By YOURI KEMP
Tribune Business Reporter
A Cabinet minister yesterday said Dorian-related insurance claims will ensure the government receives the full $65m Grand Lucayan purchase price, adding: “Now is time to invest in Grand Bahama.”
Kwasi Thompson, minister of state for Grand Bahama, explained: “The chairman (Michael Scott) and the minister (for tourism and aviation, Dionisio D’Aguilar) were quite clear in terms of the government is going to receive in total the $65m.
“The $50m is the amount which is credited, or takes into the account the credit, as a result of the damage from the hurricane. As we indicated, we wanted $65m. The hurricane took place during the time of negotiation.
“The hotel was damaged during that time so we did take into account that damage. What’s also important is that the insurance will be kept by the government, and we anticipate that those insurance proceeds will total the $65m that will be received by the government.”
The $65m purchase price to be paid by the ITM Group/Royal Caribbean joint venture was a key objective for the government, particularly when it came to countering critics of its decision to buy the Grand Lucayan in September 2018, as it matches the sum paid to Hutchison Whampoa for the property.
All existing Grand Lucayan staff will be made redundant, and receive due severance pay and benefits, prior to the ITM/Royal Caribbean takeover in line with standard practice for such acquisitions.
Mr Thompson, meanwhile, described the signing of the Heads of Agreement and sales agreement for the hotel as “a significant achievement”. He added that the Minnis administration “purchased he hotel in order to sell the hotel, but this deal was far more than just a purchase and sale of a hotel. This really was about creating a new destination for Grand Bahama, and that really was the overall vision.
“Yesterday was a very, very good day,” Mr Thompson continued. “The Government signed the Heads of Agreement along with the Bahamas Investment Port Group, which is a group made up of ITM and Royal Caribbean. We also signed the purchase and sales agreement, which was an agreement between the government and the same group to purchase the Grand Lucayan.”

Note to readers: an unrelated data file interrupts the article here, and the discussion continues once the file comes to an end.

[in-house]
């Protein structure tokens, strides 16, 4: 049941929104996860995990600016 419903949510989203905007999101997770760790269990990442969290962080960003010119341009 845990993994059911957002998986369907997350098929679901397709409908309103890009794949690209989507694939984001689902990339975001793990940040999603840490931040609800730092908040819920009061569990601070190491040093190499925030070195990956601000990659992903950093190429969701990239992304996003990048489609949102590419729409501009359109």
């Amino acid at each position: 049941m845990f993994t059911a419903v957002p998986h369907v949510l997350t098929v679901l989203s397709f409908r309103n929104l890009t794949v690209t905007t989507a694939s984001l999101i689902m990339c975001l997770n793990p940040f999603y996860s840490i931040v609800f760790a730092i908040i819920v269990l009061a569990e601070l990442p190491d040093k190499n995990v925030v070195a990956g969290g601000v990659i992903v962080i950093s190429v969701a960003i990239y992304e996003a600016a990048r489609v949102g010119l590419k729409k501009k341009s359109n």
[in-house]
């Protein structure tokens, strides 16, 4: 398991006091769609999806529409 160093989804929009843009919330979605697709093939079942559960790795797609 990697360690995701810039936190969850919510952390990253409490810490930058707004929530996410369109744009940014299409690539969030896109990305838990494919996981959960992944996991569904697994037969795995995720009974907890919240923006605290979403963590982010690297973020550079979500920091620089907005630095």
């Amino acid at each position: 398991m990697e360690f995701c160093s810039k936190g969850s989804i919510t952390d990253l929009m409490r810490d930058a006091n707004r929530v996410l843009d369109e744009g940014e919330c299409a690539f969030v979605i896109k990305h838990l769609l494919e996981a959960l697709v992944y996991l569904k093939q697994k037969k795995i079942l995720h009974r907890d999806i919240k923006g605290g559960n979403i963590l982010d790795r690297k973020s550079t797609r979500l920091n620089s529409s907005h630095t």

Describing the Grand Lucayan sale as an “exit strategy”, Mr Thompson said the plan was to “purchase and sell it to someone who was a significant developer. We believe we have been able to achieve that”.
He added: “What is also important from Monday is that we have two significant investors, Royal Caribbean who has done major work in The Bahamas, and ITM, which has a number of cruise ports and they really have shown a significant degree of investor confidence in Grand Bahama.
“We hope that the trend continues in terms of the investor confidence, because we really believe that now is the time to invest in Grand Bahama.”
Mr D’Aguilar said yesterday: “I’m optimistic about Grand Bahama. We are signing this deal with Royal Caribbean and the ITM Group. It is going to bring 2.5m foreign visitors to Grand Bahama. You add that to the 1m that the Carnival transaction is going to bring to Grand Bahama, right now they have 600,000-plus foreign visitors there, so that’s 3.5m extra cruise passengers.
“You have a vision for the hotel. The hotel is going to get a new owner, going to bring about substantial investment, going to bring the more attractive stopover visitors to the destination. There is hope. There is optimism. We have a plan.”
“Over the next couple of years as the construction of these projects get underway and, ultimately, at the end of the day when they become operationalised and they start to employ Bahamians and start to create opportunities for business and entrepreneurs in Grand Bahama, there is a way forward. I see a vision. I see a plan. I am optimistic.”